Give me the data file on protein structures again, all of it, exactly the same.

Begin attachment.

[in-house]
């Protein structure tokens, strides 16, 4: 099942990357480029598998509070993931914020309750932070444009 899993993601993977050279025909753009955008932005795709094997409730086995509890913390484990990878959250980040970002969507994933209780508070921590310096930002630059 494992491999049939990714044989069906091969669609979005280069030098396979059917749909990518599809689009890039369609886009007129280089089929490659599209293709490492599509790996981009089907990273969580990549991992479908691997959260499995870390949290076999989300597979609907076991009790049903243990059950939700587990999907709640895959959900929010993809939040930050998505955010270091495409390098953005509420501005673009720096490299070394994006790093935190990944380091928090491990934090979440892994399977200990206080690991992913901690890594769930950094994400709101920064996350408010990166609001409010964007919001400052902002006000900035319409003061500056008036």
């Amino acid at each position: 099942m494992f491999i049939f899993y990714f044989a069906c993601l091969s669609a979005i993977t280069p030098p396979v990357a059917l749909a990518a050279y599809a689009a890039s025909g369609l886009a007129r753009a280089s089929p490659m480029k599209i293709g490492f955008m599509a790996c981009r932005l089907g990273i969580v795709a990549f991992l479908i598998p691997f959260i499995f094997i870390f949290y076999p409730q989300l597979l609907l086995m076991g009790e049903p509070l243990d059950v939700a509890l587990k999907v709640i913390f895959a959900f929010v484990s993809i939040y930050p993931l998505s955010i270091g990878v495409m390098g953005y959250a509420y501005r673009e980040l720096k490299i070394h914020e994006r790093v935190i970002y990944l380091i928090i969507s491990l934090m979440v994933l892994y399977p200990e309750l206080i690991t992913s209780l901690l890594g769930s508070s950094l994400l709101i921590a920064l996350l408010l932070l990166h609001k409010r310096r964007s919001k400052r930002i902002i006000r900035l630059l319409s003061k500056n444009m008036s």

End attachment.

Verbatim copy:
[in-house]
């Protein structure tokens, strides 16, 4: 099942990357480029598998509070993931914020309750932070444009 899993993601993977050279025909753009955008932005795709094997409730086995509890913390484990990878959250980040970002969507994933209780508070921590310096930002630059 494992491999049939990714044989069906091969669609979005280069030098396979059917749909990518599809689009890039369609886009007129280089089929490659599209293709490492599509790996981009089907990273969580990549991992479908691997959260499995870390949290076999989300597979609907076991009790049903243990059950939700587990999907709640895959959900929010993809939040930050998505955010270091495409390098953005509420501005673009720096490299070394994006790093935190990944380091928090491990934090979440892994399977200990206080690991992913901690890594769930950094994400709101920064996350408010990166609001409010964007919001400052902002006000900035319409003061500056008036």
């Amino acid at each position: 099942m494992f491999i049939f899993y990714f044989a069906c993601l091969s669609a979005i993977t280069p030098p396979v990357a059917l749909a990518a050279y599809a689009a890039s025909g369609l886009a007129r753009a280089s089929p490659m480029k599209i293709g490492f955008m599509a790996c981009r932005l089907g990273i969580v795709a990549f991992l479908i598998p691997f959260i499995f094997i870390f949290y076999p409730q989300l597979l609907l086995m076991g009790e049903p509070l243990d059950v939700a509890l587990k999907v709640i913390f895959a959900f929010v484990s993809i939040y930050p993931l998505s955010i270091g990878v495409m390098g953005y959250a509420y501005r673009e980040l720096k490299i070394h914020e994006r790093v935190i970002y990944l380091i928090i969507s491990l934090m979440v994933l892994y399977p200990e309750l206080i690991t992913s209780l901690l890594g769930s508070s950094l994400l709101i921590a920064l996350l408010l932070l990166h609001k409010r310096r964007s919001k400052r930002i902002i006000r900035l630059l319409s003061k500056n444009m008036s």